News / Africa

US: Libyan Uranium, Chemical Weapons Secure

The U.S. State Department said Thursday it believes that Libyan stockpiles of mustard agent and uranium are secure, despite continuing turmoil there. U.S. officials are less sure about the status of shoulder-fired anti-aircraft weapons that were in Libyan leader Moammar Gadhafi's military arsenal.  

The Gadhafi government, in a bid to escape terrorism-related sanctions and political isolation, renounced weapons of mass destruction in 2003 and later gave up key components of a nascent nuclear weapons program.

But Libya’s continued to possess large quantities of mustard agent -- a potential component of chemical weapons.  And a stockpile of low-enriched uranium, or yellowcake, has been a matter of international concern as the country descended into conflict.

Nonetheless, State Department spokeswoman Victoria Nuland told reporters on Thursday that the United States is confident, based on assurances from Libya’s Transitional National Council, or TNC, and observations by U.S. intelligence, that Libya's stockpiles of uranium and mustard agent are secure.

She said the yellowcake uranium is under guard at a nuclear research site near Tripoli.

“It is at the Tajoura nuclear research facility.  It is safeguarded there.  We are able, through our national technical means, to assert that we believe it is secure.  And in any case, Libya doesn’t have the means right now to turn yellowcake into anything dangerous,’ Nuland said.

Nuland said that in the process that led to the normalization of relations between the United States and Libya in 2006, the Gadhafi government surrendered nuclear weapons equipment it had obtained from Pakistan’s A.Q. Khan network two years earlier.  She said it gave up its last highly-enriched uranium in 2009.

The State Department spokeswoman said Libya still possesses a large quantity of mustard agent that could potentially be used to fill artillery shells and missile warheads.  But she said that, too, is secure at a guarded ammunition complex.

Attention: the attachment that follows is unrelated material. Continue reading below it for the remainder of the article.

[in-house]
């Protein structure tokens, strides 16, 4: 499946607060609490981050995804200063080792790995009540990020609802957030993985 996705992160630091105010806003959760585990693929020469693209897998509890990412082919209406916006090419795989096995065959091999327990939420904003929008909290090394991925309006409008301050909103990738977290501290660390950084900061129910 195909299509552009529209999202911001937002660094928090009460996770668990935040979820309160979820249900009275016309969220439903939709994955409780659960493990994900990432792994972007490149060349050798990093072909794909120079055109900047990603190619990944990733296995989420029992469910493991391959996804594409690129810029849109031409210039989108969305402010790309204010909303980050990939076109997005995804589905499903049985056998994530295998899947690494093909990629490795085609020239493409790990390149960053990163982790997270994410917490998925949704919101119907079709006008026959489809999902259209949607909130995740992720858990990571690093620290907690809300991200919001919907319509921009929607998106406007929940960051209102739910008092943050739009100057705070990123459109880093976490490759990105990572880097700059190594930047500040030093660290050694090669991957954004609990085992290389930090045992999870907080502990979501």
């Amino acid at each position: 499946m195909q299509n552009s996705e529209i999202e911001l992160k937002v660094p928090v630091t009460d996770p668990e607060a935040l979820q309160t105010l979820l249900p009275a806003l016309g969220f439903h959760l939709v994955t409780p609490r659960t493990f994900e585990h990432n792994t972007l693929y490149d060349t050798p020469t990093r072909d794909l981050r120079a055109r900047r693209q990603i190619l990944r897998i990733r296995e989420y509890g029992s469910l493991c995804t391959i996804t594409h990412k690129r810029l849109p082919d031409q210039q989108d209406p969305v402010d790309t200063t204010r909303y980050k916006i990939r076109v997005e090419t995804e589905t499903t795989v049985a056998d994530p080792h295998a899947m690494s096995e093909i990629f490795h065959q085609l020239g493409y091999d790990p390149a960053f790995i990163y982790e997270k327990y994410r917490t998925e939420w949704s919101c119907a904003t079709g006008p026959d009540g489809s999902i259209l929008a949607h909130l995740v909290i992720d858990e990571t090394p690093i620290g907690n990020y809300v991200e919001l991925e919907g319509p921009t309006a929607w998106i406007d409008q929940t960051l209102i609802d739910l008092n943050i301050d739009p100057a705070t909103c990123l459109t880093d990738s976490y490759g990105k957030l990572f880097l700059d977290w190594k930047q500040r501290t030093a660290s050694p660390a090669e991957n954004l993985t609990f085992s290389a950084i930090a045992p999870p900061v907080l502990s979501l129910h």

“It is inside massive steel containers within heavy bunkers.  These bunkers were sealed by the Organization for the Prohibition of Chemical Weapons, the OPCW.  Our judgment is that they remain secure.  And again, these are not weapon-ready chemicals.  They can’t be converted on a dime [i.e., quickly] and they’re in these massive drums inside a heavy bunker.  And we are able to monitor the security with national technical means,” Nuland said.

“National technical means” commonly refers to spy satellites and other U.S. intelligence assets.

Nuland said the main proliferation concern from Libya involves portable shoulder-fired anti-aircraft missiles, or MANPADS -- short for Man Portable Air Defense System.  The Gadhafi government is thought to have stockpiled perhaps thousands of the weapons, which could be used to shoot down commercial airliners.

Since the Libyan conflict began, U.S. personnel have been working with countries bordering Libya, and more recently with the TNC, to try to detect MANPAD smuggling attempts.

Nuland decried what she called ”fear-mongering” reporting on the subject, but also said that there is no reliable information on the extent of the Libyan MANPAD problem, if there is one.

MANPADS have rarely been linked to terrorist attacks.  One attack was an unsuccessful attempt by an al-Qaida-affiliated group to shoot down an Israeli airliner at the Kenyan port city of Mombassa in 2002.

You May Like

Video One Year After Thai Coup, No End in Sight for Military Rule

Since carrying out the May 22, 2014 coup, the general has retired from the military but is still firmly in charge More

Goodbye, New York

This is what the fastest-growing big cities in America have in common More

Job-Seeking Bangladeshis Risk Lives to Find Work

The number of Bangladeshi migrants on smugglers’ boats bound for Southeast Asian countries has soared in the past two years More

This forum has been closed.
Comments
     
There are no comments in this forum. Be first and add one

Featured Videos

Your JavaScript is turned off or you have an old version of Adobe's Flash Player. Get the latest Flash player.
Turkey's Main Opposition Party Hopes for Election Breakthroughi
X
May 22, 2015 10:23 AM